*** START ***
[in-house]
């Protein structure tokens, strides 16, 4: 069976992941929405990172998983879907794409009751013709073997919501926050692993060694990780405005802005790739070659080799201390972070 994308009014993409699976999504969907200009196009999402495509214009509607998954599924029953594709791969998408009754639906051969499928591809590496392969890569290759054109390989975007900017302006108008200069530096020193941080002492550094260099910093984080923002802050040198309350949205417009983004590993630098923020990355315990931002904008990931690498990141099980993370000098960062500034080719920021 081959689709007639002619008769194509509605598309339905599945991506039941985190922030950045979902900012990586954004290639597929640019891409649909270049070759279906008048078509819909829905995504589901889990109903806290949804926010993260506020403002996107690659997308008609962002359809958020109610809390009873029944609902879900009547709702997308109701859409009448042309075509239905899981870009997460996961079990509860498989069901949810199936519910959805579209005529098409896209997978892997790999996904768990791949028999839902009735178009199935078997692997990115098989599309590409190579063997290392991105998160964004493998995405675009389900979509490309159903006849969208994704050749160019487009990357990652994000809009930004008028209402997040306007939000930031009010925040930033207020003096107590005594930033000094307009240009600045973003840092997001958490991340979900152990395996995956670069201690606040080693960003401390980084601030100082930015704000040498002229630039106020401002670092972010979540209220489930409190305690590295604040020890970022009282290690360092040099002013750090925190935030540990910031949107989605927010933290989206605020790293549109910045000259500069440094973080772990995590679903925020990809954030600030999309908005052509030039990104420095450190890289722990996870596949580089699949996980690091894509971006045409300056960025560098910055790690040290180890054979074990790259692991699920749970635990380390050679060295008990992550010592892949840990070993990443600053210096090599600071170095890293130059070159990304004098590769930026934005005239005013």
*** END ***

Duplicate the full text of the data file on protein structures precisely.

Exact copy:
[in-house]
């Protein structure tokens, strides 16, 4: 069976992941929405990172998983879907794409009751013709073997919501926050692993060694990780405005802005790739070659080799201390972070 994308009014993409699976999504969907200009196009999402495509214009509607998954599924029953594709791969998408009754639906051969499928591809590496392969890569290759054109390989975007900017302006108008200069530096020193941080002492550094260099910093984080923002802050040198309350949205417009983004590993630098923020990355315990931002904008990931690498990141099980993370000098960062500034080719920021 081959689709007639002619008769194509509605598309339905599945991506039941985190922030950045979902900012990586954004290639597929640019891409649909270049070759279906008048078509819909829905995504589901889990109903806290949804926010993260506020403002996107690659997308008609962002359809958020109610809390009873029944609902879900009547709702997308109701859409009448042309075509239905899981870009997460996961079990509860498989069901949810199936519910959805579209005529098409896209997978892997790999996904768990791949028999839902009735178009199935078997692997990115098989599309590409190579063997290392991105998160964004493998995405675009389900979509490309159903006849969208994704050749160019487009990357990652994000809009930004008028209402997040306007939000930031009010925040930033207020003096107590005594930033000094307009240009600045973003840092997001958490991340979900152990395996995956670069201690606040080693960003401390980084601030100082930015704000040498002229630039106020401002670092972010979540209220489930409190305690590295604040020890970022009282290690360092040099002013750090925190935030540990910031949107989605927010933290989206605020790293549109910045000259500069440094973080772990995590679903925020990809954030600030999309908005052509030039990104420095450190890289722990996870596949580089699949996980690091894509971006045409300056960025560098910055790690040290180890054979074990790259692991699920749970635990380390050679060295008990992550010592892949840990070993990443600053210096090599600071170095890293130059070159990304004098590769930026934005005239005013």